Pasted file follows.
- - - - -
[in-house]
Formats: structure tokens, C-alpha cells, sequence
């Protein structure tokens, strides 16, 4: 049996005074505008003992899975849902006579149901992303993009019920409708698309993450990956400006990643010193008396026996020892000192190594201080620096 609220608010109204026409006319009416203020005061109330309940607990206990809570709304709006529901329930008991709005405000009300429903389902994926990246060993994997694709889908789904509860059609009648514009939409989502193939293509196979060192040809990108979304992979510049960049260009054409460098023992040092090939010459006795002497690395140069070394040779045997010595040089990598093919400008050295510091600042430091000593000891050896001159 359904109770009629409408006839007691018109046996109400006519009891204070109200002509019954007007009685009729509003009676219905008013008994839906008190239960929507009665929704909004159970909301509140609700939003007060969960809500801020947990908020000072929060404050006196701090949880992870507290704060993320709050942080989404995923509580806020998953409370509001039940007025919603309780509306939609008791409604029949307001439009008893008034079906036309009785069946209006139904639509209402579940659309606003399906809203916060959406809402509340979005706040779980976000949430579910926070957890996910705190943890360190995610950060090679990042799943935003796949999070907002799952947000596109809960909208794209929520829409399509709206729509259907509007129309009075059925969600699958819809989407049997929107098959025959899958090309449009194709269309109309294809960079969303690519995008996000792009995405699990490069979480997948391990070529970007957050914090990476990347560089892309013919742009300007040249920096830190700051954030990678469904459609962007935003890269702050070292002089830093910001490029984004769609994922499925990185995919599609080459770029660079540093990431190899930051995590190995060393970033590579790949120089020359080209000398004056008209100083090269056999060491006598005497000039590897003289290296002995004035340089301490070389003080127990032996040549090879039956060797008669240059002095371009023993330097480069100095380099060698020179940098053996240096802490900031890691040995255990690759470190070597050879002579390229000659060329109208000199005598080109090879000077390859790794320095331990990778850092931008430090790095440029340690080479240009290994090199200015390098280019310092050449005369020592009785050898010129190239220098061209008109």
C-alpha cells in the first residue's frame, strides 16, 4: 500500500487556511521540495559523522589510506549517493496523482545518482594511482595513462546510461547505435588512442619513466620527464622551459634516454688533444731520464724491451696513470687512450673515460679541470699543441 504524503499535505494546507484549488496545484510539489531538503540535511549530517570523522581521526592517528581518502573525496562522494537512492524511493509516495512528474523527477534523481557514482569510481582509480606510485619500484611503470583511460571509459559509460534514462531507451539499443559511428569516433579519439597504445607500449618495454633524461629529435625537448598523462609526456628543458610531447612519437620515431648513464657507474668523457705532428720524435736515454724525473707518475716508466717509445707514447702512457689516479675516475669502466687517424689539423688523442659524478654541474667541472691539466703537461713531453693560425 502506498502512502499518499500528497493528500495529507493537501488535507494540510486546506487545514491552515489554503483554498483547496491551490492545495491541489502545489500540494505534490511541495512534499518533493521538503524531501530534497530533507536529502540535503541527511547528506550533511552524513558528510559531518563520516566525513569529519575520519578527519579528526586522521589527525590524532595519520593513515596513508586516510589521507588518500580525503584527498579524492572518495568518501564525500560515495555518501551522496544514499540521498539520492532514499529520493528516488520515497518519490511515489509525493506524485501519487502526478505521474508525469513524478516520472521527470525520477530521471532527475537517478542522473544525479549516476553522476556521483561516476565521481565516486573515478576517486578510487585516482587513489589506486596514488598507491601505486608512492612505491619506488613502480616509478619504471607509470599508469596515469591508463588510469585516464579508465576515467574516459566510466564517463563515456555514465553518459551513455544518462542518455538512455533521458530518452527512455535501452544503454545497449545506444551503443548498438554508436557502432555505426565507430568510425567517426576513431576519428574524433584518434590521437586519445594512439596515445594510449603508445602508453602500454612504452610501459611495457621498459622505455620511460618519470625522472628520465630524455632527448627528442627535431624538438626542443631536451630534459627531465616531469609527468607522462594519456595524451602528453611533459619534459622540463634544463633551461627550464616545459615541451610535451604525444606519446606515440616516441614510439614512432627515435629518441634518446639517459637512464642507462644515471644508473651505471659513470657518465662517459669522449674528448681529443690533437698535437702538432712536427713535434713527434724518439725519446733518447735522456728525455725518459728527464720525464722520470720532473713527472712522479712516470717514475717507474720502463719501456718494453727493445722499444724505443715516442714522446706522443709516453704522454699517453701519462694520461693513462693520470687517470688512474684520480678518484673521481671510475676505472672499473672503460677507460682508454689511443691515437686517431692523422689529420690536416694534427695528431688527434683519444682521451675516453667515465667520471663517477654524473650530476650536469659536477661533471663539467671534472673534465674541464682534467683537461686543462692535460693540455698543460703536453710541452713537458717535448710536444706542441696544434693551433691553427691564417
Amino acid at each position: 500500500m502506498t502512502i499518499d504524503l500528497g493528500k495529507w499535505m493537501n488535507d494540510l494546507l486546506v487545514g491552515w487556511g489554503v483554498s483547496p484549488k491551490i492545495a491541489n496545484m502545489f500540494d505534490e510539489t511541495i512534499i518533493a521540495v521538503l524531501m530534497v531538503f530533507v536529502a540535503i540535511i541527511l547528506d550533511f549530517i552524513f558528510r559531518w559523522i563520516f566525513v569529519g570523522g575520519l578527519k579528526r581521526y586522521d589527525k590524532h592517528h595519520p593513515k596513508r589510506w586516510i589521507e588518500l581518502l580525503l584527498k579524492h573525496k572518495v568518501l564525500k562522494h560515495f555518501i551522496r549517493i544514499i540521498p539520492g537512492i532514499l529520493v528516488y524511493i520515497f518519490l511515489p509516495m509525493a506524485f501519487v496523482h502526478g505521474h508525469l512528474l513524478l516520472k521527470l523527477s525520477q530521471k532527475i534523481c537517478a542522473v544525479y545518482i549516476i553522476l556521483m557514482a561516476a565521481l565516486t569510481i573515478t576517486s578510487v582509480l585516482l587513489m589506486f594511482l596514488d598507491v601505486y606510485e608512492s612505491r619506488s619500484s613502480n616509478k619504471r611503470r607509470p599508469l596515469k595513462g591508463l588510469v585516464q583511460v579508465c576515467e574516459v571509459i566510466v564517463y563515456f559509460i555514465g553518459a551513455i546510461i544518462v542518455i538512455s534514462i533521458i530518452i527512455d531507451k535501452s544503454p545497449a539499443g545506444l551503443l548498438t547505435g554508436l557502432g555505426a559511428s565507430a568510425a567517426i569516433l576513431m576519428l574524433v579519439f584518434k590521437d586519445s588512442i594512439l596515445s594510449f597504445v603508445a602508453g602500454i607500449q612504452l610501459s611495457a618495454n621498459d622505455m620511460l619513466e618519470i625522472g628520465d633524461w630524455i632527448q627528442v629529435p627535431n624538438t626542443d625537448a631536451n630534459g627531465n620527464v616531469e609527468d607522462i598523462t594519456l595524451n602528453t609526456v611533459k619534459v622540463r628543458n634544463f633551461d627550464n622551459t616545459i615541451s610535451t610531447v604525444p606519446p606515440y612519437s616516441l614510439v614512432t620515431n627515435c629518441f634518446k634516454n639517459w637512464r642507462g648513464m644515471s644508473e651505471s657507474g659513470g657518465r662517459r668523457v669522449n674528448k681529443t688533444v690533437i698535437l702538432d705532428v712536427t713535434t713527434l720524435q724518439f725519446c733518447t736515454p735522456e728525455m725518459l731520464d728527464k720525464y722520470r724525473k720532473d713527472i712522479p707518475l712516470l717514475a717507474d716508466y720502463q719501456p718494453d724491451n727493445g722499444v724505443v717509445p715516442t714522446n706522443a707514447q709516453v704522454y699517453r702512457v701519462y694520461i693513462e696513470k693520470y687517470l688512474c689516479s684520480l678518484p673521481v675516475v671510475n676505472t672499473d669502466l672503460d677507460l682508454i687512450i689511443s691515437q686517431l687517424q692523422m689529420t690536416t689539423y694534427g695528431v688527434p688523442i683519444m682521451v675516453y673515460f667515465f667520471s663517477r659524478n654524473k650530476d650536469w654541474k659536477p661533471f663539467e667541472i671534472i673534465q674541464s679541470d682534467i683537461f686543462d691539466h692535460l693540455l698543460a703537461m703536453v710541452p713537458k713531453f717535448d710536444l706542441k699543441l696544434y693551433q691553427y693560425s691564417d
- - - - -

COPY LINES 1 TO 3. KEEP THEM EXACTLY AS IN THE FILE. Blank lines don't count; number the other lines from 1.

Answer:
[in-house]
Formats: structure tokens, C-alpha cells, sequence
């Protein structure tokens, strides 16, 4: 049996005074505008003992899975849902006579149901992303993009019920409708698309993450990956400006990643010193008396026996020892000192190594201080620096 609220608010109204026409006319009416203020005061109330309940607990206990809570709304709006529901329930008991709005405000009300429903389902994926990246060993994997694709889908789904509860059609009648514009939409989502193939293509196979060192040809990108979304992979510049960049260009054409460098023992040092090939010459006795002497690395140069070394040779045997010595040089990598093919400008050295510091600042430091000593000891050896001159 359904109770009629409408006839007691018109046996109400006519009891204070109200002509019954007007009685009729509003009676219905008013008994839906008190239960929507009665929704909004159970909301509140609700939003007060969960809500801020947990908020000072929060404050006196701090949880992870507290704060993320709050942080989404995923509580806020998953409370509001039940007025919603309780509306939609008791409604029949307001439009008893008034079906036309009785069946209006139904639509209402579940659309606003399906809203916060959406809402509340979005706040779980976000949430579910926070957890996910705190943890360190995610950060090679990042799943935003796949999070907002799952947000596109809960909208794209929520829409399509709206729509259907509007129309009075059925969600699958819809989407049997929107098959025959899958090309449009194709269309109309294809960079969303690519995008996000792009995405699990490069979480997948391990070529970007957050914090990476990347560089892309013919742009300007040249920096830190700051954030990678469904459609962007935003890269702050070292002089830093910001490029984004769609994922499925990185995919599609080459770029660079540093990431190899930051995590190995060393970033590579790949120089020359080209000398004056008209100083090269056999060491006598005497000039590897003289290296002995004035340089301490070389003080127990032996040549090879039956060797008669240059002095371009023993330097480069100095380099060698020179940098053996240096802490900031890691040995255990690759470190070597050879002579390229000659060329109208000199005598080109090879000077390859790794320095331990990778850092931008430090790095440029340690080479240009290994090199200015390098280019310092050449005369020592009785050898010129190239220098061209008109």